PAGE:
Xueli Liu, Ph.D., assistant professor in the Division of Biostatistics, has developed a new, “cinematic” way for researchers to see how drugs change gene activity. The method could someday help doctors refine and customize drug choices for patients and allow researchers to develop and improve new therapies.
The work, which Liu began in collaboration with Mark Yang, Ph.D., while at the University of Florida in Gainesville, Fla., appeared in the October edition of the journal Biostatistics.
|Xueli Liu has created a way to progressively monitor gene expression. (Photo by Darrin S. Joy)|
Cells turn genes on and off as part of their everyday life. They also ramp up and down gene activity — or expression — in response to different internal and external factors. Taking a drug, for example, can affect gene expression.
Understanding how a specific drug affects gene expression can help researchers better understand if and how the drug affects both healthy and diseased cells. It also could one day show physicians if a patient responds to the drug, allowing the physicians to change to a new therapy if necessary.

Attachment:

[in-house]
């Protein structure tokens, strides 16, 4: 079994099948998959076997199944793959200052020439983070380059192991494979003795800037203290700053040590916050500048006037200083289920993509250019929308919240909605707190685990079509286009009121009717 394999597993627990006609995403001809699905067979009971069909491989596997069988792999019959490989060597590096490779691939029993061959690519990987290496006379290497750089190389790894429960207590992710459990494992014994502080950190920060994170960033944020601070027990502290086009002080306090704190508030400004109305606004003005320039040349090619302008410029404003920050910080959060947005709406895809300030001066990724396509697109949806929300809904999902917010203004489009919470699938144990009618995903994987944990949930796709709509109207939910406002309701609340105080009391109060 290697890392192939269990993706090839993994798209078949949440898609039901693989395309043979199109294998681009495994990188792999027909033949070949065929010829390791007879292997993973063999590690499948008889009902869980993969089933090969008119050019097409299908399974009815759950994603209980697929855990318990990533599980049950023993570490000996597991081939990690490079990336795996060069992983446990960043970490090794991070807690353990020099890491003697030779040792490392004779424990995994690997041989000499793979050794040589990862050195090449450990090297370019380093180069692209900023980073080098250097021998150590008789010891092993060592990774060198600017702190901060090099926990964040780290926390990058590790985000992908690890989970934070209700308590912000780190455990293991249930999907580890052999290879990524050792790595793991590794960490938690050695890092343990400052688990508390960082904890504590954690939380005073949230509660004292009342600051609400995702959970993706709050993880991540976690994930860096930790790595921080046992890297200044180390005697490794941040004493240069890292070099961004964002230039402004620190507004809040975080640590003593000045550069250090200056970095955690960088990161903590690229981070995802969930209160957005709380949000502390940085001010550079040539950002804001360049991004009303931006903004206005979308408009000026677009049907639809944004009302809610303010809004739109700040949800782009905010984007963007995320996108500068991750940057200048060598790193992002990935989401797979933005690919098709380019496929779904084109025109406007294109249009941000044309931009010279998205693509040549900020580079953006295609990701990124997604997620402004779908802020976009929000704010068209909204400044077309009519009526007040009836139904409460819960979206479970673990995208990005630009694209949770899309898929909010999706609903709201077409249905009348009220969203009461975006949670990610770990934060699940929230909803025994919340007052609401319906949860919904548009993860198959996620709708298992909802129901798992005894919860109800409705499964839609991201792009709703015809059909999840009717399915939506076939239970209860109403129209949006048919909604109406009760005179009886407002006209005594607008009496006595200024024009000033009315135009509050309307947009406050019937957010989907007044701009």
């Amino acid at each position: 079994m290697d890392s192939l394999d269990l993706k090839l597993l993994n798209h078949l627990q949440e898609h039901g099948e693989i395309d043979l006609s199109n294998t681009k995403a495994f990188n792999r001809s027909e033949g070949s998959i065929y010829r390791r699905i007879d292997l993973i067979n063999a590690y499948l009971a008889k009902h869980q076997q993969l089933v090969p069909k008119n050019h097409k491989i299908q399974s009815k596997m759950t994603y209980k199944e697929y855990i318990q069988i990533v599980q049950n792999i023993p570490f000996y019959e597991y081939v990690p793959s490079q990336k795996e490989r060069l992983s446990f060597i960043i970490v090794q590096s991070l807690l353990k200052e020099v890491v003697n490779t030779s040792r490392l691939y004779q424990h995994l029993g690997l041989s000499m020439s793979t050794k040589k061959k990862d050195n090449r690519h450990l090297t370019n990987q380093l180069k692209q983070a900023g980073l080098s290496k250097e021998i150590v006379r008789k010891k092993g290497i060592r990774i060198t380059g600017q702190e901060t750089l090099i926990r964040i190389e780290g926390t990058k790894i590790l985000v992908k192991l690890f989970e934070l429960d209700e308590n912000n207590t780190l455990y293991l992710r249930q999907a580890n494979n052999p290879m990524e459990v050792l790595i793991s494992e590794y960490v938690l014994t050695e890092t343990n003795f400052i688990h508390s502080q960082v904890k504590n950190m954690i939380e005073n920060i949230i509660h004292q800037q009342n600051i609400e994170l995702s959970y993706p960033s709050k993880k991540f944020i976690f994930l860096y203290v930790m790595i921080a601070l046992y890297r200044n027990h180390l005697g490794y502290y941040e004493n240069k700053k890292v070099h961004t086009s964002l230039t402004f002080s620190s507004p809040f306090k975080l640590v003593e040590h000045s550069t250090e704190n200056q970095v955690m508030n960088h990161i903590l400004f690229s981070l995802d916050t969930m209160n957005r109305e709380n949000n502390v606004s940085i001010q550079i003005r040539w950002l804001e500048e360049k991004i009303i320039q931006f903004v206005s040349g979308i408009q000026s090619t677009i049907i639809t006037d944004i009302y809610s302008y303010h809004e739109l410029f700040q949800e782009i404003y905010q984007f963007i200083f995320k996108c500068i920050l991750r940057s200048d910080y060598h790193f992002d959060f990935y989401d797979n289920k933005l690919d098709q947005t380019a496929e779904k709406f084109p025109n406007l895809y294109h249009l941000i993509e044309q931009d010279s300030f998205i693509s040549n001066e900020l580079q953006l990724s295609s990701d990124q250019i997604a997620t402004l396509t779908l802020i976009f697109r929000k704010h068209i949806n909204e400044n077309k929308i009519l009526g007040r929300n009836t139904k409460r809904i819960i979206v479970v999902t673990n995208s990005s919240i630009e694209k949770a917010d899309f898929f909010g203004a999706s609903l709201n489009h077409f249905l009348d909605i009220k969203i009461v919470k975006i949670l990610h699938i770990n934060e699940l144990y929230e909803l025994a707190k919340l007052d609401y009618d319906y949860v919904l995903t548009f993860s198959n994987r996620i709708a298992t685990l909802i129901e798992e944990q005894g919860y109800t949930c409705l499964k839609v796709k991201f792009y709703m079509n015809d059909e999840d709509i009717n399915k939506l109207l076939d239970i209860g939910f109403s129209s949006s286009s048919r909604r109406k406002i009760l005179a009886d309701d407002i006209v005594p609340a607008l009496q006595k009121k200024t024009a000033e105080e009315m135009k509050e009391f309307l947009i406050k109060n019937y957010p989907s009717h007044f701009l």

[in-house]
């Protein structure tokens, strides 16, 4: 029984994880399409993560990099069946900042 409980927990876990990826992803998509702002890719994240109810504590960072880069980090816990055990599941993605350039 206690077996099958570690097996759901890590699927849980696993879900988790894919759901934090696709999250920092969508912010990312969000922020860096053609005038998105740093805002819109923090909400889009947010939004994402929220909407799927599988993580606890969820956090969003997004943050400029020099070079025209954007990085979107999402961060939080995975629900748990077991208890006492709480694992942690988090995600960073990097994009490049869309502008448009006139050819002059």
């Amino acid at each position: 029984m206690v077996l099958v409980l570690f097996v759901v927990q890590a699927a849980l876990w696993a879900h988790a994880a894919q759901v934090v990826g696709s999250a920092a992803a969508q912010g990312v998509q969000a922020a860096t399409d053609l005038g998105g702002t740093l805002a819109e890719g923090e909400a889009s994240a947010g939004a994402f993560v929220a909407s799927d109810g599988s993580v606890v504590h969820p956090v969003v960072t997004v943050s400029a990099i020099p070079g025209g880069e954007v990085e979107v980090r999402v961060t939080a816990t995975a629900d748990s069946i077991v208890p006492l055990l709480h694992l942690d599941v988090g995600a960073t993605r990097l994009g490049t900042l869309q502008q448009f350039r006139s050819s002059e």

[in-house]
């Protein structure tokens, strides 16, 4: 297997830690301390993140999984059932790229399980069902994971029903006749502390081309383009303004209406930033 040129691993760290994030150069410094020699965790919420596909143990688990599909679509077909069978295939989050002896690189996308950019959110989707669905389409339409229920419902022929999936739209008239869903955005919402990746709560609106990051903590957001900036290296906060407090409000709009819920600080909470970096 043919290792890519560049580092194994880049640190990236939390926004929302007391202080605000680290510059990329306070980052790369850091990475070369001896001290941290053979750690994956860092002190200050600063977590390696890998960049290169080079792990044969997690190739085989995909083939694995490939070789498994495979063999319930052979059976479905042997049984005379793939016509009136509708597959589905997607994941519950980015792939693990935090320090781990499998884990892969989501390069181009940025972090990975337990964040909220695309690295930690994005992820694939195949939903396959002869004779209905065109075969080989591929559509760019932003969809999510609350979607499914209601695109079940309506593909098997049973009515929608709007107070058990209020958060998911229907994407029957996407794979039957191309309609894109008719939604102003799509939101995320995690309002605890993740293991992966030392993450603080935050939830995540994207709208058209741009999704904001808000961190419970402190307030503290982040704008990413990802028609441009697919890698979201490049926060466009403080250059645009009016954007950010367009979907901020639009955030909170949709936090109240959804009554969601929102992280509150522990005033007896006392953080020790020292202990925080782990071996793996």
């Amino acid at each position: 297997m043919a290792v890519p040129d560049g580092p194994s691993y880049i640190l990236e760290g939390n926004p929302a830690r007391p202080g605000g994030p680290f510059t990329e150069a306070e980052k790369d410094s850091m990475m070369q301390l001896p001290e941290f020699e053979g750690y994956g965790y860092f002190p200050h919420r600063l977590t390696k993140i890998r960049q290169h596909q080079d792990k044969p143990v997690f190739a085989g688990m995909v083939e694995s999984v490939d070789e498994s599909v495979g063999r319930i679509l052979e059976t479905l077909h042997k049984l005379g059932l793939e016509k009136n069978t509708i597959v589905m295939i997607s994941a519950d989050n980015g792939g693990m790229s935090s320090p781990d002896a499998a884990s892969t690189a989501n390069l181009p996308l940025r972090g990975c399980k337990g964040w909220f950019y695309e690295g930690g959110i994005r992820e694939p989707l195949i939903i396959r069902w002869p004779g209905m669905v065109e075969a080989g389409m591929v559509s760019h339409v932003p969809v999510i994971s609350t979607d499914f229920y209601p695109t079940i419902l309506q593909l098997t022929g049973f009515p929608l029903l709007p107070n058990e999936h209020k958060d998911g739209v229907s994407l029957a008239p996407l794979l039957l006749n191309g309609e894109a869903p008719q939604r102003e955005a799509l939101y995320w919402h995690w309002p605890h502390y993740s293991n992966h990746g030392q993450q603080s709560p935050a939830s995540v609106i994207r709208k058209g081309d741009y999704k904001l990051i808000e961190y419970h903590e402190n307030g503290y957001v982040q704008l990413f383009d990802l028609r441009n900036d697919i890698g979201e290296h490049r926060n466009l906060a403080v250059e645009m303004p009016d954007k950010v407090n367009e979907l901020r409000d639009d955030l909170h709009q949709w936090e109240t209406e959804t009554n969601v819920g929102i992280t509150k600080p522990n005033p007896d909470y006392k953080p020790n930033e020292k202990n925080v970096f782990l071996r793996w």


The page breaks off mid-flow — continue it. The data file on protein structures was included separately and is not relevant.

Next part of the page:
Scientists today use microarray technology to measure gene expression.
Microarrays consist of thousands of dots of genetic material arranged on a chip. Each dot holds a different genetic probe, and researchers expose the dots to tumor samples taken from patients. When a dot glows, it means the gene corresponding to that dot is active in the patient’s tumor.
Microarrays normally take a snapshot of gene activity, indicating which genes were active at the time the sample was taken.
Liu created a way to analyze gene expression that combines microarray snapshots from samples taken at different times after a drug is given. This collection of snapshots becomes a “video” of how genes change their activity over time after a patient takes a drug.
“By adding the dimension of time to how we analyze the data, we can give a more accurate picture of how different genes respond to a drug effect over the monitoring time period,” said Liu.
Creating gene expression videos requires tissue samples from many patients.
“We usually can only get a few samples from any one patient, so we have to combine many patients’ samples to get a complete view of gene expression,” explained Liu. In effect, Liu combines several low-quality gene expression videos to get one high-quality video.
However, once researchers have the high-quality combined video, they can turn around and use it to enhance each individual patient’s video and get a clearer picture of how the patient’s genes respond to the drug.
Because the new technique appears to outperform current gene expression analysis methods, Liu hopes it will speed researchers’ efforts to develop more effective treatments.